For example, as shown in FIG. 12 b, each of the transceivers 338 has a 0.75 inch diameter and a proportional band area of 0.25 inches as defined by a start point 363 and an end point 364. Because the disposition of the transceivers 338 is repetitive, for purposes of clarity, the disposition of only four transceivers 338 a, 338 b, 338 c, and 338 d will be discussed in further detail. An end point 364 a of the proportional band area of transceiver 338 a is aligned with a start point 363 b of the proportional band area of transceiver 338 b so as to overlap by 0.025 inches along the length 360 of the transceiver block 326. An end point 364 b of the proportional band area of transceiver 338 b is aligned with a start point 363 c of the proportional band area of transceiver 338 c so as to overlap by 0.025 inches along the length 360 of the transceiver block 326. An end point 364 c of the proportional band area of transceiver 338 c is aligned with a start point 363 d of a proportional band area of transceivers 338 d so as to overlap by 0.025 inches along the length 360 of the transceiver block 326.

Therefore, it can be seen that the alignment and overlap of the plurality of transceivers 338 along the length 360 of the at least one transceiver block 326 essentially reduces gaps along the length of the at least one transceiver block 326. Although the transceivers 338 are discussed herein as being arranged so as to reduce gaps along the length 360 of the at least one transceiver block 326, it should also be understood that the same method of alignment of the transceivers 338 can be applied along the width 362 of the at least one transceiver block 326. Also, because of real-world client requests to reduce the number of transceivers 338 (e.g. to reduce costs), the present invention contemplates that not all gaps along the length 360 and/or width 362 of the at least one transceiver block 326 have to be reduced when disposing the transceivers 338 in the staggered matrix formation. Further, the present invention contemplates that at least some of the start points 363 and end points 364 of the proportional band areas may be aligned such that the proportional band areas are spaced a minimal distance apart rather than being overlapped.

Therefore, it can be seen that in general the number of transceivers 338 in each row and the number of rows of transceivers 338 in the staggered matrix formation of the at least one transceiver block 326 can depend on various considerations, such as the intended application of the sensor system 300, the dimensions of the at least one web material 14 or portions thereof being sensed, the dimensions of each of the transceivers 338, allowance for gaps in the transceiver block 326, the desired dimensions of the sensor field of view 346, the number of transceiver blocks 326 included in the sensor system 10, costs, etc.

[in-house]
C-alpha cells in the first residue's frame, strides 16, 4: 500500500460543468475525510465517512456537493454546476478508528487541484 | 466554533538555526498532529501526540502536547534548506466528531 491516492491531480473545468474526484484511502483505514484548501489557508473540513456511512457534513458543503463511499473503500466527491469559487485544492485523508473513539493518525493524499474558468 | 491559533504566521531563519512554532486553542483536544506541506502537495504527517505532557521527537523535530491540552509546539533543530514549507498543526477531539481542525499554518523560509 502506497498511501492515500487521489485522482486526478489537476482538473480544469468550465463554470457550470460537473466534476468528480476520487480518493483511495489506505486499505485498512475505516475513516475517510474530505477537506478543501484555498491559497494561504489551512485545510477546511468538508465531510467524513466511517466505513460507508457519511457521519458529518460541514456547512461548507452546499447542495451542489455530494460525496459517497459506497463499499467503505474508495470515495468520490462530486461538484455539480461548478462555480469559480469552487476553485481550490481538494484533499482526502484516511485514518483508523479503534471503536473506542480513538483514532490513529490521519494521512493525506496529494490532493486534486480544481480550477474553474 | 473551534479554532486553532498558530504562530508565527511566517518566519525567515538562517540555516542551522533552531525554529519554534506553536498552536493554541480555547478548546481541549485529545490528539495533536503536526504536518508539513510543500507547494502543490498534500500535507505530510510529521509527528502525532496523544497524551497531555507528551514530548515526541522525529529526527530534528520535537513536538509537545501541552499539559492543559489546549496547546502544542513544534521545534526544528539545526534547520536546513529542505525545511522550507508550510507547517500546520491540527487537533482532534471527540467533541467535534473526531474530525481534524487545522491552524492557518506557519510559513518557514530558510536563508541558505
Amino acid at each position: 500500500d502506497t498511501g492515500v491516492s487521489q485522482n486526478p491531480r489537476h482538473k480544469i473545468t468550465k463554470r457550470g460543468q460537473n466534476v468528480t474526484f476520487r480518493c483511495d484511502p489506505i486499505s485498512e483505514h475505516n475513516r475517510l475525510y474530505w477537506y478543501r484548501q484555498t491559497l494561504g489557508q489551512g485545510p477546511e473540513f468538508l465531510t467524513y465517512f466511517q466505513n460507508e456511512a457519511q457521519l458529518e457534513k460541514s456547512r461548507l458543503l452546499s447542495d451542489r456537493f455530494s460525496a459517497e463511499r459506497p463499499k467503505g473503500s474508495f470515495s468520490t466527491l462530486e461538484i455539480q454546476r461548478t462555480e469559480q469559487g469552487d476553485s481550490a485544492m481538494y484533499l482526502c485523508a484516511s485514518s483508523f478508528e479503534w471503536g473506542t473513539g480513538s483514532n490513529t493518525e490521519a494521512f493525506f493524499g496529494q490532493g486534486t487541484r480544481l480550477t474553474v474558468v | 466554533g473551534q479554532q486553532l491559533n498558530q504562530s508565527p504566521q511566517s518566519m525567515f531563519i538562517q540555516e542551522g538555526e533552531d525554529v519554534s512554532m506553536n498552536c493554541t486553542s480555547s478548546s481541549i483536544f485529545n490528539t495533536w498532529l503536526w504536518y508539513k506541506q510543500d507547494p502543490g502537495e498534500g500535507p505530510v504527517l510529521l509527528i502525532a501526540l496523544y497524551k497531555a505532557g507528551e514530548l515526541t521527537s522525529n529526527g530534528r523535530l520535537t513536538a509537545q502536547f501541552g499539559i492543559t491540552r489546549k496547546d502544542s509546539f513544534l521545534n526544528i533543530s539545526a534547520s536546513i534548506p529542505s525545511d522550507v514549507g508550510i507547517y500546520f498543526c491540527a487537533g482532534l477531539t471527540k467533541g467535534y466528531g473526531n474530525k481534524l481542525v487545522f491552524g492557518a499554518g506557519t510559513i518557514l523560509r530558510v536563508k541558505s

As best shown in FIG. 11, the sensor system 300 also includes a master unit 334, which communicates with the at least one transceiver block 326 to control the plurality of transceivers 338. The master unit 334 controls the operation of each of the transceivers 338 so as to control whether each of the transceivers 338 acts as a transmitter and generates ultrasonic signals, or as a receiver and receives ultrasonic signals. In one embodiment, to control the operation of the transceivers 338, the transceivers 338 are multiplexed between a transmitter function, a receiver function, and ground (i.e. an off state).

In a similar manner as the transmitters 38 discussed with respect to the sensor system 10, to cause the transceivers 338 of sensor system 300 to generate ultrasonic signals, the master unit 334 periodically transmits to each of the transceivers 338 of the at least one transceiver block 326 a transmitter drive signal to selectively cause the transceivers 338 to “fire” or transmit periodic ultrasonic signals. In one embodiment, when the transceivers 333 are not transmitting ultrasonic signals, to reduce undesired reception and noise by each of the transceivers 338, the master unit 334 also selectively outputs receiver cutoff signals to each of the transceivers 338 so as to selectively toggle the transceiver 338 in between a first mode wherein the transceiver 338 is “on” and permitted to form the receiver output signal responsive to the transceiver 338 sensing ultrasonic signals, and a second mode wherein the transceiver 338 is “off” and restricted from providing the receiver output signal (in a similar manner to the receivers 42 discussed with respect to the sensor system 10).